18 December 2008

Pope Benedict yesterday urged media workers to unite in their efforts to proclaim the Gospel to modern internet users.

"Today the internet calls for a growing integration of written, audio and visual communications and therefore challenges the media at the service of the Holy See to enlarge and intensify their collaboration," the Pope told workers at the Vatican Television Centre.

The meeting marked the 25th anniversary of the establishment of the centre, which is responsible for filming papal events, making documentaries and providing them to television outlets around the world.

Pope Benedict said the Church "cannot allow its message to be outside the spaces in which numerous young people navigate in search of answers and of meaning for their lives, you must seek ways to spread voices and images of hope in new formats."

Although the Vatican Television Centre has a small staff and limited resources, Pope Benedict said: "Many people, thanks to your work, can feel closer to the heart of the Church."

For centuries pilgrims having been coming to Rome each year to see the Pope, he said, and "today this desire can be satisfied, at least in part, thanks to radio and television."

Fr Federico Lombardi SJ, who directs the television centre, the Vatican press office and Vatican Radio, said almost every television image of the Pope seen around the world was filmed by the Vatican Television Centre.

"Even if they are watching RAI (in Italy), Bayerische Rundfunk (in Germany) or CNN, we are the origin in almost every case," Fr Lombardi said.

Fr Lombardi thanked Pope Benedict for allowing the Vatican camera operators to shadow his every public move, but he said that being there with the camera rolling "is our job. It is our obligation. We do it with passion and joy."

Vatican press chief encourages use of new media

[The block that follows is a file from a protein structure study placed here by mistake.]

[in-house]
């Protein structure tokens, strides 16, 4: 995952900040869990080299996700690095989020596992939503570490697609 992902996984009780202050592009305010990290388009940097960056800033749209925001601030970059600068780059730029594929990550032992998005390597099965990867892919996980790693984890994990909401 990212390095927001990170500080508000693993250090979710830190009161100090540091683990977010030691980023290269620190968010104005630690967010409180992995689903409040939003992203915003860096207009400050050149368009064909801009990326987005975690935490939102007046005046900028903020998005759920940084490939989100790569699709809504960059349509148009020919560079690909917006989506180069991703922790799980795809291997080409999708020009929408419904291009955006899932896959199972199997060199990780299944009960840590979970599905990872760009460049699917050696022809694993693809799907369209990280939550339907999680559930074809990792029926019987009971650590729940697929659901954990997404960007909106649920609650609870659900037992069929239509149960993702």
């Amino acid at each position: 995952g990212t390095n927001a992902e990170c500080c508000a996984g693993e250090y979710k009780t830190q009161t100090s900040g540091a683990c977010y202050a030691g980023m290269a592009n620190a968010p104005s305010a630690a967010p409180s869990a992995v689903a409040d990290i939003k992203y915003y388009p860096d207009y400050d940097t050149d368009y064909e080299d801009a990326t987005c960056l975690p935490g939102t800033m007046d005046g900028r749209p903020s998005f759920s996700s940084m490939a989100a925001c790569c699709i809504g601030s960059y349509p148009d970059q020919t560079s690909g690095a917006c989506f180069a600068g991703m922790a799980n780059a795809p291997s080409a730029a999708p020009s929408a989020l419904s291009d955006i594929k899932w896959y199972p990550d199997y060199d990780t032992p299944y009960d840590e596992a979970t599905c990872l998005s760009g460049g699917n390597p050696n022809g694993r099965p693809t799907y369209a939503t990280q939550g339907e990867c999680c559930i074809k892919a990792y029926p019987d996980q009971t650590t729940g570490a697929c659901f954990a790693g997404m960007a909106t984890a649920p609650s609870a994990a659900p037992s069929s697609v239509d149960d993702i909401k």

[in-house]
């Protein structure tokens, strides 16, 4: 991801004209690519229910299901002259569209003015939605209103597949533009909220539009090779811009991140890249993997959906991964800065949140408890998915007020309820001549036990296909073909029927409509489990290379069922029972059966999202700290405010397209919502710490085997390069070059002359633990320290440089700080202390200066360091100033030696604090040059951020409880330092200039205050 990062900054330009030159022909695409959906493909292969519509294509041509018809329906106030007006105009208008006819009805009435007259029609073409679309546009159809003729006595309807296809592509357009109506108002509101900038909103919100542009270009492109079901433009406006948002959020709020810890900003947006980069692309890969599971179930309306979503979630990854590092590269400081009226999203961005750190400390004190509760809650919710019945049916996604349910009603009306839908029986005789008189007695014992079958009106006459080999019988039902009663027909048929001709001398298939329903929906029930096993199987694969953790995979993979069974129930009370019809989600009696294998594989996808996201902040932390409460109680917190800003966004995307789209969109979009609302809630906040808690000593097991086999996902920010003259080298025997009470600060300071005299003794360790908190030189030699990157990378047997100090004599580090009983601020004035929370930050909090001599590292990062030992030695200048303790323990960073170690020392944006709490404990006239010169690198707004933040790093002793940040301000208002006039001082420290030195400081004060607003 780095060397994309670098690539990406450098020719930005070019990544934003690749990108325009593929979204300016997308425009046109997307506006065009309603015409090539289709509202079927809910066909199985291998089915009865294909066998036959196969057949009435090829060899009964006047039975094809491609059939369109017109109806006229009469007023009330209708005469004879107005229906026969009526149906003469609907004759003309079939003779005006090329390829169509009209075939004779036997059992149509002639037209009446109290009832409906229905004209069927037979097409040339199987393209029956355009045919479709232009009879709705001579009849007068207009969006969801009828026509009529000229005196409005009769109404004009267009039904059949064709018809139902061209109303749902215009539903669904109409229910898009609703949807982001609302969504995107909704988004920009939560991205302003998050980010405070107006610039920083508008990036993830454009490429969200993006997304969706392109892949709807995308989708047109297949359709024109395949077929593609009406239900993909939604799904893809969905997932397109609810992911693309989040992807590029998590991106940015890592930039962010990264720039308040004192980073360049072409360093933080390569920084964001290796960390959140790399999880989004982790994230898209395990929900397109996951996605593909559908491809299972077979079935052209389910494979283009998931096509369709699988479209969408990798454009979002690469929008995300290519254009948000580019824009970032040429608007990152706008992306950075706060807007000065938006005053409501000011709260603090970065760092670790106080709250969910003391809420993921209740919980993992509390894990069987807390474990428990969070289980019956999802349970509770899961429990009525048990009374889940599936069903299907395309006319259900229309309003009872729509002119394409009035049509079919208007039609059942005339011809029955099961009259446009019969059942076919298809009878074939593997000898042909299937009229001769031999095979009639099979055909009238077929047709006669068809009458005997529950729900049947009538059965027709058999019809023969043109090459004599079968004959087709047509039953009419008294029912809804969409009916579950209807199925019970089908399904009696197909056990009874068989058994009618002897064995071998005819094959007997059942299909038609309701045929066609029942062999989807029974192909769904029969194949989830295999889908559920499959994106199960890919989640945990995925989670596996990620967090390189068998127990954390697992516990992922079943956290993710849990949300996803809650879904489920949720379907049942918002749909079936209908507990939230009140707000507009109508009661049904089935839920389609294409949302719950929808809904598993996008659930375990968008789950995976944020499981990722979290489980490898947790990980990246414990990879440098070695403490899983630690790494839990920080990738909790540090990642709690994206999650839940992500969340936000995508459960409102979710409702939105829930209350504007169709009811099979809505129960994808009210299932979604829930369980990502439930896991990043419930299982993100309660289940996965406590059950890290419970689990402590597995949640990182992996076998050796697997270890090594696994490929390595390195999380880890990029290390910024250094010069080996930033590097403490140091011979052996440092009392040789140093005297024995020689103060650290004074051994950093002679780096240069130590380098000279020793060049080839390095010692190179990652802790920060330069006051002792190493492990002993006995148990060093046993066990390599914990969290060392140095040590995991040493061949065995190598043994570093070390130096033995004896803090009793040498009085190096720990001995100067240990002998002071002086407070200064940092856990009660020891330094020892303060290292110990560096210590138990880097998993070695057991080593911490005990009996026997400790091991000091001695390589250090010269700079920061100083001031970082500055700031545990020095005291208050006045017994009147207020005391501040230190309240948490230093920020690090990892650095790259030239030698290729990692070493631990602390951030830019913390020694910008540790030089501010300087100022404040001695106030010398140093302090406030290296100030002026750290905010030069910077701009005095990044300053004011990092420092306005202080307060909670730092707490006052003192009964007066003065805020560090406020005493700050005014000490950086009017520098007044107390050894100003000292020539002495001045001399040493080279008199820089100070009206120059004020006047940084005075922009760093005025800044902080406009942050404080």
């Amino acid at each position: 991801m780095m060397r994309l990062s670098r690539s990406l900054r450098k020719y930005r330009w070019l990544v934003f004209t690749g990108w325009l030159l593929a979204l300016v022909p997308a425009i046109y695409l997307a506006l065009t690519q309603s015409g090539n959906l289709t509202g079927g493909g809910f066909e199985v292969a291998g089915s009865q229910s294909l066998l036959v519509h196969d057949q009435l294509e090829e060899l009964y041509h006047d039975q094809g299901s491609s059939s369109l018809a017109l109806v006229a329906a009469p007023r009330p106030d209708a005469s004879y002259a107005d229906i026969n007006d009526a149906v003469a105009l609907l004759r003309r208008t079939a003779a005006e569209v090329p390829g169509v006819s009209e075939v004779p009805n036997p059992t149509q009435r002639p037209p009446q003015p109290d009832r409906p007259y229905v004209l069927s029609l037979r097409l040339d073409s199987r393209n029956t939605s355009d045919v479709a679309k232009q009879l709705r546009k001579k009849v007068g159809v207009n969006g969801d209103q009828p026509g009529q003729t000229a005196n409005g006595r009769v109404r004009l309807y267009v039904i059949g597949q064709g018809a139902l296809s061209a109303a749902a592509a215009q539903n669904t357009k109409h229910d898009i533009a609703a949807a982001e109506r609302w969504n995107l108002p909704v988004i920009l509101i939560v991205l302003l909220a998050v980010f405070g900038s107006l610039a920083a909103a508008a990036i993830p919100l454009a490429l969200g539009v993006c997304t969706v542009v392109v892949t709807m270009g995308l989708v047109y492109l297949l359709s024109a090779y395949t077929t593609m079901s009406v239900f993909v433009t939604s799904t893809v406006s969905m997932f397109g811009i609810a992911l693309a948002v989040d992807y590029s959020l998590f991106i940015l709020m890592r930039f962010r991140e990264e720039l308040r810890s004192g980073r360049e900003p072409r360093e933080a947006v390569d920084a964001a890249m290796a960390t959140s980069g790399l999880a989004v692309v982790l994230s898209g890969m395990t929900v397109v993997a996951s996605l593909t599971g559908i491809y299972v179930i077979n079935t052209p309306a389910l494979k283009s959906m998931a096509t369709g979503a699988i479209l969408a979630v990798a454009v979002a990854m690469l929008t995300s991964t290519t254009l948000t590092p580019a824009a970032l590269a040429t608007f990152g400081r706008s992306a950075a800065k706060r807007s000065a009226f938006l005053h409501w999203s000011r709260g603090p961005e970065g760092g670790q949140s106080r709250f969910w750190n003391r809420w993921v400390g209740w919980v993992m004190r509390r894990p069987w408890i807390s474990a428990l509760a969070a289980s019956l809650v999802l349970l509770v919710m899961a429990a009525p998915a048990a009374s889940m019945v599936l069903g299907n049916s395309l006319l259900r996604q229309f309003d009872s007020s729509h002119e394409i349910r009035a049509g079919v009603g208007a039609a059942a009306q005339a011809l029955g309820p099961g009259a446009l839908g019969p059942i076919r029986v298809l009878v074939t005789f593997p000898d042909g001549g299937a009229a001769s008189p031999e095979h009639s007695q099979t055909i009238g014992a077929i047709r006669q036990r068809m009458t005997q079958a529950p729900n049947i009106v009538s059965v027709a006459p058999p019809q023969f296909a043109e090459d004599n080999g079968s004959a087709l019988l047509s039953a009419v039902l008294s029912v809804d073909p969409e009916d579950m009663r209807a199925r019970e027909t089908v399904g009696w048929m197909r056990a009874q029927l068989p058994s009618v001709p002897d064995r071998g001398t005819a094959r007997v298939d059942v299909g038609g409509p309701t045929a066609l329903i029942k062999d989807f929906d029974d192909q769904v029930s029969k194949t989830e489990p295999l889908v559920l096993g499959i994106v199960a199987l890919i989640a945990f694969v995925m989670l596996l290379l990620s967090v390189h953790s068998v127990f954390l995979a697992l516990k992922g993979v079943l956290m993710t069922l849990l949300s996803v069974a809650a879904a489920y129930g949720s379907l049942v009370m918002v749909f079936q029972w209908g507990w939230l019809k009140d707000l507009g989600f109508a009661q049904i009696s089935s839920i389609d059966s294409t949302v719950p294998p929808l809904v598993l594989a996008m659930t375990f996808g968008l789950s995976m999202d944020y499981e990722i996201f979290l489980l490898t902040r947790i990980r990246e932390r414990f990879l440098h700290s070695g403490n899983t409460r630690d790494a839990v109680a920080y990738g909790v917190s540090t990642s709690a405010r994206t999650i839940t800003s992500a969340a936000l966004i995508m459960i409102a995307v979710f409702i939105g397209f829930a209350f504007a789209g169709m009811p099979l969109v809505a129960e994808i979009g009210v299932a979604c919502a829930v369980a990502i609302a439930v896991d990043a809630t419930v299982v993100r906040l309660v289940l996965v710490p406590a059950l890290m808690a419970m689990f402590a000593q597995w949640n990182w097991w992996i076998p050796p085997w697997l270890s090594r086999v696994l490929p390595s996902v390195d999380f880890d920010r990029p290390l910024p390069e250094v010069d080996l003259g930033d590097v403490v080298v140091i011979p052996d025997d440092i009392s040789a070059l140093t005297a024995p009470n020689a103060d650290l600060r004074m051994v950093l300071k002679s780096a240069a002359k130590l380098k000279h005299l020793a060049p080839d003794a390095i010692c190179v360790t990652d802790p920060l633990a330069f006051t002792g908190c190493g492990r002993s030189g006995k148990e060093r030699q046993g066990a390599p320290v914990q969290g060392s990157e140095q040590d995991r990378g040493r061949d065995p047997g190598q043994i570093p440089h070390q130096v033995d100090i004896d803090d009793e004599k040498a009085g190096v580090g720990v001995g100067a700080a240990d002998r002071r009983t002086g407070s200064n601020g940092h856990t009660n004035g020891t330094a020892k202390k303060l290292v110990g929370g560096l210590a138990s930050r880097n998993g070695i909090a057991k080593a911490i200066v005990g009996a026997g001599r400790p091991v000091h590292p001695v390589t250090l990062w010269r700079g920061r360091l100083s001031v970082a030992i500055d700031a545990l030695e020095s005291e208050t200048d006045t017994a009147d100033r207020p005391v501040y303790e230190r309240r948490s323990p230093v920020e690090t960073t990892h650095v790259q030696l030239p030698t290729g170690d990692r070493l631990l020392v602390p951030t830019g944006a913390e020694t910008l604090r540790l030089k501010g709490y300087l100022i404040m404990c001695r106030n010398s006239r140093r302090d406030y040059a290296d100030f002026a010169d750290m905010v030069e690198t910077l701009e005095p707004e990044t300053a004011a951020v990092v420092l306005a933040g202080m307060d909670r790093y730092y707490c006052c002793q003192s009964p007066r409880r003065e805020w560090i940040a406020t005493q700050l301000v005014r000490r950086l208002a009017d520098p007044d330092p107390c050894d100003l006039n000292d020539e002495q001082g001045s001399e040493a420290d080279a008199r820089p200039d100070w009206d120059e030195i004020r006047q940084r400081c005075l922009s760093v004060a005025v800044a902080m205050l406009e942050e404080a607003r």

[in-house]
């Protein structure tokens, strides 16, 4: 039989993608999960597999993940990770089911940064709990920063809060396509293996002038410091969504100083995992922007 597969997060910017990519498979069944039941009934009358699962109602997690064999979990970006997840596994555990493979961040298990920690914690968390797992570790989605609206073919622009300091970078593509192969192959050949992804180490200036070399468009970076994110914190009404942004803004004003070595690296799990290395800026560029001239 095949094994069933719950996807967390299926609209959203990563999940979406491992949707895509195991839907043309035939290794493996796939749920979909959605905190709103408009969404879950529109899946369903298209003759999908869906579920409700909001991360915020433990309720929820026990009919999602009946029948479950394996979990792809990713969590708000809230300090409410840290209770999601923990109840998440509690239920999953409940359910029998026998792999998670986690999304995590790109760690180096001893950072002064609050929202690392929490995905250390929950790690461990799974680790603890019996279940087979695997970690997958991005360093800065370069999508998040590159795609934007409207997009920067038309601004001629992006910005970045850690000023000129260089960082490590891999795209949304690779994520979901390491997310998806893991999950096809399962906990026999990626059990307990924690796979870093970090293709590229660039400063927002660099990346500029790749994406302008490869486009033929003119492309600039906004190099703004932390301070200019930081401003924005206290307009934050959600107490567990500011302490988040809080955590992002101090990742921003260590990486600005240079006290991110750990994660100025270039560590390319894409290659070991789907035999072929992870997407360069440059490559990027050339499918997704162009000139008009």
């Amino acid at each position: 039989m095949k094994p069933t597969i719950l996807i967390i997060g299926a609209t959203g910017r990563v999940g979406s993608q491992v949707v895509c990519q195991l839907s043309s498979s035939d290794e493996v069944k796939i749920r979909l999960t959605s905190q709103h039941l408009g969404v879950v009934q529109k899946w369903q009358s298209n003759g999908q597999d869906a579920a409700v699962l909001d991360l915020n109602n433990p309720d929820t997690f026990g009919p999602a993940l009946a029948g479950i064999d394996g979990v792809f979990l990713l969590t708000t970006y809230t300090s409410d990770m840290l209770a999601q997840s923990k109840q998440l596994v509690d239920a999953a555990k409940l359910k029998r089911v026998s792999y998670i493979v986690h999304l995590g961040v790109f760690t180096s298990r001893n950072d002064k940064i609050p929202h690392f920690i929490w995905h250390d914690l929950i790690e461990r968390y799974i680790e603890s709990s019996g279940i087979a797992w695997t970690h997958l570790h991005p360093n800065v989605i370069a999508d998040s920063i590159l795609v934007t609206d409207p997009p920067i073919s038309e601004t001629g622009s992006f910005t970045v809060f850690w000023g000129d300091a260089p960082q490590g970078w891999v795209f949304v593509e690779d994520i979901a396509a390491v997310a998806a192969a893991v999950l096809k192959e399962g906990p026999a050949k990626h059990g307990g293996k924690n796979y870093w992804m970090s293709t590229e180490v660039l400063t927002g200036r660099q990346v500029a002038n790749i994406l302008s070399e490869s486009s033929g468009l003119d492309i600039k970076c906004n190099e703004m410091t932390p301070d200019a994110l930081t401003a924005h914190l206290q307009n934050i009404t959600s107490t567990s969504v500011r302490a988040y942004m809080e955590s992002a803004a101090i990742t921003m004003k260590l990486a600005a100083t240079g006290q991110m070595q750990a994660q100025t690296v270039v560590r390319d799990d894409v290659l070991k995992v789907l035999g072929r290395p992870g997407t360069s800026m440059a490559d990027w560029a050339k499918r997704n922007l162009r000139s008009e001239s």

Posted: Tuesday, May 19, 2009 11:29 pm

Fr Federico Lombardi SJ, Director of the Holy See's media operations, encouraged communicators to meet the challenge of using the internet to engage positively to further the Gospel message, in his address to journalists at Allen Hall in London on Monday.

In a lecture to mark World Communications Day (falling this year on Sunday, 24 May), Fr Lombardi echoed Pope Benedict XVI's call for the Church to speak to 'the digital generation':

"One of the biggest challenges facing us at present is that of interactivity, and, I would say, of 'positive interactivity'. How ought we to tackle this challenge at all levels of the Church's life? For me specifically, the challenge presents itself to the communications efforts of the Holy See, and our experience at Vatican Radio comes to mind. In recent years the internet has been for us an important tool that has made it possible for us to deliver content to countless users of all kinds. Now, however, the reality of the situation that is emerging is one in which the great thing is not simply content distribution, but greater and greater interactivity."

The full text of Fr Federico Lombardi's address, "Blessed be the Net?" A Roman perspective on the problems of new communications, can be found at: www.thinkingfaith.org/articles/20090520_1.htm